Illustration showing a Saturn V and SLS launch, with the text The physics of sending a rocket into space haven’t changed, but our engineering has.SLS takes advantage of some of the best concepts and systems from its predecessors. Like the Saturn V, SLS is a massive, staged rocket. Like the space shuttle, it uses solid rocket boosters and RS-25 engines. But unlike either of those vehicles, SLS will be able to support human missions to Mars. How do you combine elements of two different vehicles and produce a new one with a capability neither of the others had? You take the best of yesterday and INNOVATE.

Today’s teams have the added advantage of a few decades of technology development. The teams that built the Saturn and Shuttle were pioneers of rocket science, but today we’ve not only built on their foundation but also improved on things like welding science.

And while they may not be as glamorous as making smoke and fire, advances in things like modeling and analysis, welding techniques and software development add up to be a very big deal.

Why? Because on the journey to Mars, there are No Small Steps.[/embedyt]

Next Time: Visiting the Rocket Factory

Join in the conversation: Visit our Facebook page to comment on the post about this blog. We’d love to hear your feedback!

A Model Employee

This week, I’d like to introduce guest blogger Jared Austin, a fellow writer on the SLS Strategic Communications team, for a peek into a part of the SLS team that is rarely seen, but creates some of our most-seen tools. — David

Parts of SLS models during assembly
Ever wonder what the sides of the new SLS booster design look like? Now you know!

Few people know Barry Howell and what he’s done for the space program for decades. Neither astronaut nor engineer, through his work as a master model maker Barry has helped NASA visualize spacecraft before they existed.

For more than 40 years, Barry’s “office” has been a space model workshop filled with the past, present and futures of NASA. Barry has created models of many of NASA’s greatest endeavors – from the mighty Saturn 1B and Saturn V, to the iconic Space Shuttle, to early concepts of the International Space Station, to the Hubble Space Telescope, and many other vehicles. Those models aren’t the mass produced, off-the-shelf toys that little Timmy or Sarah receives for their eighth birthdays. Barry’s models are works of both artistic and technical mastery that are painstakingly crafted to scale in a variety of sizes from models that will fit on your desk to a giant that is over 12 feet tall.

Barry Howell with a freshly updated 1-to-50 scale model of SLS
Barry Howell with a freshly updated 1-to-50 scale model of SLS.

You don’t last forty years at a job unless you’re extremely passionate about what you do. Barry’s craft is a rare calling – there are only a small handful of modellers at Marshall Space Flight Center, and only a few NASA centers have model shops. Model makers who get a job like this tend to keep it for a long time, so turnover is low and opportunities are infrequent. Barry came to the job from a background in machining, which he started working while in high school. But when there is an opening in the model shop, there really is only one job qualification – be the best at what you do. There’s no particular education or experience requirement, unmatched skill is the determining factor.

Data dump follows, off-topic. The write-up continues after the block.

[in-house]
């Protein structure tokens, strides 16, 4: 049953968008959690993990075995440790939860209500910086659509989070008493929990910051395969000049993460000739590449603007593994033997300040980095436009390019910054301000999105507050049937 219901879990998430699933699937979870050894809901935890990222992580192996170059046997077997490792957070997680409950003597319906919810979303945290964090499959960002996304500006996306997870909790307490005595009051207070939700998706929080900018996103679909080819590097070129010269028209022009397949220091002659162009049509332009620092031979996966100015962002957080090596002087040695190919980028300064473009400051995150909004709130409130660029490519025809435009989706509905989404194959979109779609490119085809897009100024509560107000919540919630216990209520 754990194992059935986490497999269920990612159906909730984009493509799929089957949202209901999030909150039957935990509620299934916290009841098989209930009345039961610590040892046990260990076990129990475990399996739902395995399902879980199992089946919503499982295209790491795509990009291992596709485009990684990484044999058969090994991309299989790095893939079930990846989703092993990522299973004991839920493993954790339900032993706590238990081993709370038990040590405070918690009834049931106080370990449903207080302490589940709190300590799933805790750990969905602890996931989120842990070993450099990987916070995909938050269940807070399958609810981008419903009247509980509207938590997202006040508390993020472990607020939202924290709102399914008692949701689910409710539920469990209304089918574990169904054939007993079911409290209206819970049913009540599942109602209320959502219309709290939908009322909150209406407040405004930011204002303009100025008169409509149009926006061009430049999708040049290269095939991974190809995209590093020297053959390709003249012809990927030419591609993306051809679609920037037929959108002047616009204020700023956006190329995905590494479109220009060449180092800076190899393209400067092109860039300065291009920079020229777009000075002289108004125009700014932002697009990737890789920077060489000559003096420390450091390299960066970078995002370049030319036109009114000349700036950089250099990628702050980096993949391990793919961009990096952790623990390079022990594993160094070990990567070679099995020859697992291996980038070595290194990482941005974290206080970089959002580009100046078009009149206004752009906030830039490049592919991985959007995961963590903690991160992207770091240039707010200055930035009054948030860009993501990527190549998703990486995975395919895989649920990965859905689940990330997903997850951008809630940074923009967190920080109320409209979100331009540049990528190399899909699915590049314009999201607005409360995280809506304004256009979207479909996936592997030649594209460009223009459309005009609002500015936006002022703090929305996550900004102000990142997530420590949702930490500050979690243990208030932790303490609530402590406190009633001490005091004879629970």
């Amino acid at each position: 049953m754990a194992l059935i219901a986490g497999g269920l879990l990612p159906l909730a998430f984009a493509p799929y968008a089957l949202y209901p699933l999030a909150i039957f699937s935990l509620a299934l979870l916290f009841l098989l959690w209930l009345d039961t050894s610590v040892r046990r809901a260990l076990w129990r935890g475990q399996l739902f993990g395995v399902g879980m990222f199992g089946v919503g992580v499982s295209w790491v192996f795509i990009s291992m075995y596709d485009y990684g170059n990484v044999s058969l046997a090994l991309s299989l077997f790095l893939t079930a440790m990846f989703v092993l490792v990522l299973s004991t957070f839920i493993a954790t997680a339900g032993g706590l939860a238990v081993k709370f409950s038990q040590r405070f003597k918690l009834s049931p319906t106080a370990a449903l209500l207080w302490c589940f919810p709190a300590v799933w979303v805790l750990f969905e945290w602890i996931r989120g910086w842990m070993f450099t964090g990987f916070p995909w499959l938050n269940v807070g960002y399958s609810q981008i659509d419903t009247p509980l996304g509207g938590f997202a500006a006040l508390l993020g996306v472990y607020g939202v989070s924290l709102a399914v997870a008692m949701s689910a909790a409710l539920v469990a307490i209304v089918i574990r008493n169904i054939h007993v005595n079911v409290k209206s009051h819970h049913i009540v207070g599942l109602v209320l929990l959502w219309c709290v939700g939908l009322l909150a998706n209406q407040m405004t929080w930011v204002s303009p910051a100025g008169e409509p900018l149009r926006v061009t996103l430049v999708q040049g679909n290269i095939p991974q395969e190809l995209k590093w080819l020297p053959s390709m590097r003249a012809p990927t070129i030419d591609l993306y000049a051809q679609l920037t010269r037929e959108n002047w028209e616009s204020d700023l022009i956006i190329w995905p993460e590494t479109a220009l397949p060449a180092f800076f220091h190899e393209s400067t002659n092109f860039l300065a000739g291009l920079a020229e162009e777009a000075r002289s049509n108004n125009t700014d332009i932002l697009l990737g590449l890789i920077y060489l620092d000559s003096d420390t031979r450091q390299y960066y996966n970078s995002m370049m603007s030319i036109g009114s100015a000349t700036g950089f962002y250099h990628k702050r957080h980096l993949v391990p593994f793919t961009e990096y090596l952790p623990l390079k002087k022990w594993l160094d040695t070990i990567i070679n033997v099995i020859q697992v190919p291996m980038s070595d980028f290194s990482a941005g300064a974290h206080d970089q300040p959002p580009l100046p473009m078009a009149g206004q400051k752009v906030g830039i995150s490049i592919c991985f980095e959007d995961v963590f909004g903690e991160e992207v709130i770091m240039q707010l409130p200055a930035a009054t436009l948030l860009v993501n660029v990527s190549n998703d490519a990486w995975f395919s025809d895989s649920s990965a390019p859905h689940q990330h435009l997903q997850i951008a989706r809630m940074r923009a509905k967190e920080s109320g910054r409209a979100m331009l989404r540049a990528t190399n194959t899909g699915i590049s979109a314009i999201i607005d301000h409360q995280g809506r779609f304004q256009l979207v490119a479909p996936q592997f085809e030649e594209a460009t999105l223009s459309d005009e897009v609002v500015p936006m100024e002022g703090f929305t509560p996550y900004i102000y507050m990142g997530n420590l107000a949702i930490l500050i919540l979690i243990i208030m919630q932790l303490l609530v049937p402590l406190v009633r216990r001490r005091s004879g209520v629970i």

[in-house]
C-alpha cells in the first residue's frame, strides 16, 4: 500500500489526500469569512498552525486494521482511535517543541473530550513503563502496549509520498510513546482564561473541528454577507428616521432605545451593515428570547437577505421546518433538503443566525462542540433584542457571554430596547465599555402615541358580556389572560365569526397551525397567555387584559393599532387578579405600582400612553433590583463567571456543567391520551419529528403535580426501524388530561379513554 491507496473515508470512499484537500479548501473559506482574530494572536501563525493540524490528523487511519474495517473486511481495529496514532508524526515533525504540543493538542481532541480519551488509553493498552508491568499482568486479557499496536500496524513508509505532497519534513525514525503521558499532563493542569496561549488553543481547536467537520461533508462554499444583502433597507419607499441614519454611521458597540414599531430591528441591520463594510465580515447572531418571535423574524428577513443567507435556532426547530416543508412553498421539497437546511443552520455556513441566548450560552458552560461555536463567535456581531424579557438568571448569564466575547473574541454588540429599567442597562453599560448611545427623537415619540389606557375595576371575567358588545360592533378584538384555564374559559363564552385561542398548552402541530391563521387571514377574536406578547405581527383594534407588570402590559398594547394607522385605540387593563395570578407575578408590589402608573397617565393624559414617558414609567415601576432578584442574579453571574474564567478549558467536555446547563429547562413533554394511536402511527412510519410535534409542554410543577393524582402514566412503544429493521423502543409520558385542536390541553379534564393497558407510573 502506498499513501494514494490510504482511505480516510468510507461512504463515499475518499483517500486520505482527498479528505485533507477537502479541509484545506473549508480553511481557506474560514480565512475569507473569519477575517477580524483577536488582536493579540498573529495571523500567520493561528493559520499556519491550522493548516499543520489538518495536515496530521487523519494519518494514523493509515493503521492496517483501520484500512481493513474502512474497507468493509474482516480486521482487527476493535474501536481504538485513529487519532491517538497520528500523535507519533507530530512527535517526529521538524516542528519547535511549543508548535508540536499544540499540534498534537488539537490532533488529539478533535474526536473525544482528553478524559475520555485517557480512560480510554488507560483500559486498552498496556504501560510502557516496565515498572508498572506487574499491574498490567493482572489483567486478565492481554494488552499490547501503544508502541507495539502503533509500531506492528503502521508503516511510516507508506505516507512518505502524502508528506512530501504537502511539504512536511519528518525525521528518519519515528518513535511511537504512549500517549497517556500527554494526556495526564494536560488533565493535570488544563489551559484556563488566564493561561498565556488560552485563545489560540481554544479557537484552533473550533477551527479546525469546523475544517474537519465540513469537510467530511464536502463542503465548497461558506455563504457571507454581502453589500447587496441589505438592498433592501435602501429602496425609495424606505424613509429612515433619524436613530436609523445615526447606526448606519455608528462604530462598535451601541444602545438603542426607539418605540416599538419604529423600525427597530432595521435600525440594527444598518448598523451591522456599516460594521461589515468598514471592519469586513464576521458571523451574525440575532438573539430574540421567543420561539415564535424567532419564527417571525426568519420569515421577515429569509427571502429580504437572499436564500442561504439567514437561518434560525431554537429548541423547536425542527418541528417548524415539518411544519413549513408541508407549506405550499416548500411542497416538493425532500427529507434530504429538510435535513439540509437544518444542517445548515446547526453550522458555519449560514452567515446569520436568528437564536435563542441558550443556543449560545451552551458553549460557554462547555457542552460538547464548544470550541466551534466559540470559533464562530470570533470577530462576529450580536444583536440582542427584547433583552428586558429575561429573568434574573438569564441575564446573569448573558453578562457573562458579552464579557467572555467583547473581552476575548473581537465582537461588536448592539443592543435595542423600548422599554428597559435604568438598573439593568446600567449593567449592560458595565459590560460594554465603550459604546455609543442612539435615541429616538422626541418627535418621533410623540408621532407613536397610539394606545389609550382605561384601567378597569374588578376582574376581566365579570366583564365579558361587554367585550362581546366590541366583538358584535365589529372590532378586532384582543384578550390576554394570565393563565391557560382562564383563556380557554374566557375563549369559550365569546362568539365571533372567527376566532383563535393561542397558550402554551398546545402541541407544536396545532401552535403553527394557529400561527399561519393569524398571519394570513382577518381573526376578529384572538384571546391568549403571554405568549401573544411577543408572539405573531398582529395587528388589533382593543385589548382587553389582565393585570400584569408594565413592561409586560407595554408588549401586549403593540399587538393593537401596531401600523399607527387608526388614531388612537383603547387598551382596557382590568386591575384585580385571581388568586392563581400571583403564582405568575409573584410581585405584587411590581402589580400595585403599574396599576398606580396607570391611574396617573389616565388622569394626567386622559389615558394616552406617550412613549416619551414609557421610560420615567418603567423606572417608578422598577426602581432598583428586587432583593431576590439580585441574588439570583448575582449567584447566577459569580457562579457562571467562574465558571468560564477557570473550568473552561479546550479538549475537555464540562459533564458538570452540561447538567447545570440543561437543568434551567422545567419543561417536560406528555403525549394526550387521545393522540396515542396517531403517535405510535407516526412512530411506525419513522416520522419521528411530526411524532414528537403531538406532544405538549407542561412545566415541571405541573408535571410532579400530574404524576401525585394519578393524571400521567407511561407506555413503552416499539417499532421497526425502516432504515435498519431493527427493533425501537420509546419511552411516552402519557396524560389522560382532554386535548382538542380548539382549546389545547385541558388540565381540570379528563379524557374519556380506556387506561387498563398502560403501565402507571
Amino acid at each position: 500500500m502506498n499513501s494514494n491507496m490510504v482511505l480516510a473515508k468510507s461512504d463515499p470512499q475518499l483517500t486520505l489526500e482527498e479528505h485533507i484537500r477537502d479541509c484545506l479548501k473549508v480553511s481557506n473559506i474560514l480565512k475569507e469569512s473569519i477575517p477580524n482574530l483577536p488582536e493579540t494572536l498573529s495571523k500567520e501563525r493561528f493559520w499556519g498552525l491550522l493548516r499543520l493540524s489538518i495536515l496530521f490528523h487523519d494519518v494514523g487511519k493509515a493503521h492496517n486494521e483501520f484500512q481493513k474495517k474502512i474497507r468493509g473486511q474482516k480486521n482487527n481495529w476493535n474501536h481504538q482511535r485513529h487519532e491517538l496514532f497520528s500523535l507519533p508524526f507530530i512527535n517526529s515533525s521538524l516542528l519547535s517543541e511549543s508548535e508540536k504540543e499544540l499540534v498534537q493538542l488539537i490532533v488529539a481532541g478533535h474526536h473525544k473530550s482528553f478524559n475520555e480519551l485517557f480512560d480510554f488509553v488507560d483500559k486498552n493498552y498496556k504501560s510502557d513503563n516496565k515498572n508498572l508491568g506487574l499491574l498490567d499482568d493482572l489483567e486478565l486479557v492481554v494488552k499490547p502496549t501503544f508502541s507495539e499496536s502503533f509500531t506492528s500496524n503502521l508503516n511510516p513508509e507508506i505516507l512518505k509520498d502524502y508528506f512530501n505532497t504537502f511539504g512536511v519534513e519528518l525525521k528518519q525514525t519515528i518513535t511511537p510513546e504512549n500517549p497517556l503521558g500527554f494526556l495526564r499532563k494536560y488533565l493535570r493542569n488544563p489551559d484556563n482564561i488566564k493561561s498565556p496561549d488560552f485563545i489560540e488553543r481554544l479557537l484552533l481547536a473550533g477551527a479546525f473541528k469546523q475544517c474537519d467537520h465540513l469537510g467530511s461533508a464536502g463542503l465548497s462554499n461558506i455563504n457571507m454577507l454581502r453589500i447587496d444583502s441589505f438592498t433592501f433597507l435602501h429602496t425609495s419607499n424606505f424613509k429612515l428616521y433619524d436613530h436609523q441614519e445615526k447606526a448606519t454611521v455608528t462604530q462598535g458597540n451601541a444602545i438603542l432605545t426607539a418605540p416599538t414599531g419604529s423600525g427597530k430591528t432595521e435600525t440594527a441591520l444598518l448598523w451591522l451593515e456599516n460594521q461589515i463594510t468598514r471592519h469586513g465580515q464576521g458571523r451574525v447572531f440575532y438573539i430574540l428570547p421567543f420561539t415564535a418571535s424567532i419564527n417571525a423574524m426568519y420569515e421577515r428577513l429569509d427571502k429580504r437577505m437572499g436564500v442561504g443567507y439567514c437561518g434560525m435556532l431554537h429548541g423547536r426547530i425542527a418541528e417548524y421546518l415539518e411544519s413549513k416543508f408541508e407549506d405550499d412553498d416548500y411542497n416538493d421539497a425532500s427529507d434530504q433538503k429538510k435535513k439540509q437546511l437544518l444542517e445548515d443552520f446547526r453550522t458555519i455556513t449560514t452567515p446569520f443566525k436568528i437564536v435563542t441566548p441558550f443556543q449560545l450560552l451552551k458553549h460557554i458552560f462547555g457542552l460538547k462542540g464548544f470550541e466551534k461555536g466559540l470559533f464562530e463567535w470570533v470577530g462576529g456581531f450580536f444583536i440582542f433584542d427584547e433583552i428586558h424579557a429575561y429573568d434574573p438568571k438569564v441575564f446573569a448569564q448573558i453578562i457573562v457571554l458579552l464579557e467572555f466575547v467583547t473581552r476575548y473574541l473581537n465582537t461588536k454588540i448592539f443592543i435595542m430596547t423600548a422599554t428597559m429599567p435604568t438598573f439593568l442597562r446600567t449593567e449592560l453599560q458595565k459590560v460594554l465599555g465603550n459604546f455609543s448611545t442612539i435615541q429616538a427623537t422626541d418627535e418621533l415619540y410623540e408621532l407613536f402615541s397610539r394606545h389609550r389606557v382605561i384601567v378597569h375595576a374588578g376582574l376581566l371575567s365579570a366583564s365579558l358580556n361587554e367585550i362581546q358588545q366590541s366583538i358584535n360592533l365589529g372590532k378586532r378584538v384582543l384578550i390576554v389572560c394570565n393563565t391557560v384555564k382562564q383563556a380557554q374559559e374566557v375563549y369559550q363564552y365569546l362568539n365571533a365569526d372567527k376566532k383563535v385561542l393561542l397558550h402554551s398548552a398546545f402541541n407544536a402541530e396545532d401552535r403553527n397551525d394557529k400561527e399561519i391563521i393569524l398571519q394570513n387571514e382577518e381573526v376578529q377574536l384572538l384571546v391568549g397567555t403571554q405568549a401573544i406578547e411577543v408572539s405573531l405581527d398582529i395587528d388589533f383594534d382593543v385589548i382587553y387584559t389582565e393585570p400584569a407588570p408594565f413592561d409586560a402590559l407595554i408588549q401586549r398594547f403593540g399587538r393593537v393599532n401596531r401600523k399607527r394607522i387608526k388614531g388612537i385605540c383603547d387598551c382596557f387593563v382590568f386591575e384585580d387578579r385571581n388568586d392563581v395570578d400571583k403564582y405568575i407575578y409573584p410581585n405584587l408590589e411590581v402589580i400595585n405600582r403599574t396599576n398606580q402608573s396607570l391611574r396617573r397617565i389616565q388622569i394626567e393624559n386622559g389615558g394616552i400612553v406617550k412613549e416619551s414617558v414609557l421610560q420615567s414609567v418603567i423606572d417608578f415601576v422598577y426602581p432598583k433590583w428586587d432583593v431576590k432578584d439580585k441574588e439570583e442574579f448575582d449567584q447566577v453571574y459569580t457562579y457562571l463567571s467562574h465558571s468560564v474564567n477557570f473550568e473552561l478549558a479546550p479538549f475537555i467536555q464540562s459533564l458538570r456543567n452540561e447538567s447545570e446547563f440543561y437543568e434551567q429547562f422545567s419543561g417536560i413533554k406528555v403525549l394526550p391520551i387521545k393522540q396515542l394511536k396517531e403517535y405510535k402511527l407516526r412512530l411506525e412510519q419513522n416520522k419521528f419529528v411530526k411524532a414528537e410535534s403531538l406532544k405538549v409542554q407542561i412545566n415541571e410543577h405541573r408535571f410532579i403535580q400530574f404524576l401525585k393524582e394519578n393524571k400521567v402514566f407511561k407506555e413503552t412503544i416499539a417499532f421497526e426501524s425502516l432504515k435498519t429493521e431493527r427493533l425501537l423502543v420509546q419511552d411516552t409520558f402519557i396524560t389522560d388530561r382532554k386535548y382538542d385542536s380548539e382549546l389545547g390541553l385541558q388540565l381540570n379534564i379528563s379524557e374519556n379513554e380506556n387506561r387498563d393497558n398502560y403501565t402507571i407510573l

Over the course of his career, Barry’s work has helped solve the agency’s most challenging problems, letting engineers visualize the hardware they are designing and building, and to prove concepts such as the shade on Skylab. After Skylab’s launch, NASA had only 10 days to design and build a sunshade for the space station. Barry helped build a model to demonstrate that the umbrella-like shade that Marshall engineers were designing would properly shield Skylab from the sun’s heat. And his work is rather unique within NASA.

Now Barry is taking his decades of experience in modeling all types of NASA systems and using it to produce models of America’s next great rocket, the Space Launch System.

A row of Saturn-era models in the model shop archive
In decades past, Barry created his models directly from vehicle engineering blueprints.

During his tenure in the model shop, Barry has seen changes in technology and process, along with classic methods that have stood the test of time. In the old days of Saturn and early Shuttle, each and every model would be carefully machined according to actual blueprints that allowed Barry to ensure they were precise representations of the real rockets. Working with aluminum or plexiglass blocks, Barry would carefully drill into blocks with a mill or strip away pieces with a lathe, using nothing more than his focused eye, steady hands, and well-honed judgment to carve the individual parts of the rocket from those blocks.

Today, for SLS, model production is a combination of old and new techniques. There’s no longer a need to individually handcraft each model that’s produced; resin casting allows for mass production of models, allowing the model shop to churn out the models at a faster rate and lower cost. But in order to produce the mold for that casting, the old ways are still best. To this day, Barry produces his initial master for each model line with the meticulous same mill and lathe machining process that he used during Saturn.

Close-up of parts for SLS models
In order to capture the fine detail of an official Marshall model, Barry machines the prototype for each model series the shop produces.

Recently, though, even more modern techniques have entered the model shop in the form of 3D printing, creating small astronaut figures, handheld models of the rocket, or small versions of the SLS engines. It’s a new area that the modelers have just begun to explore and holds many possibilities for improving the way they make SLS models going forward.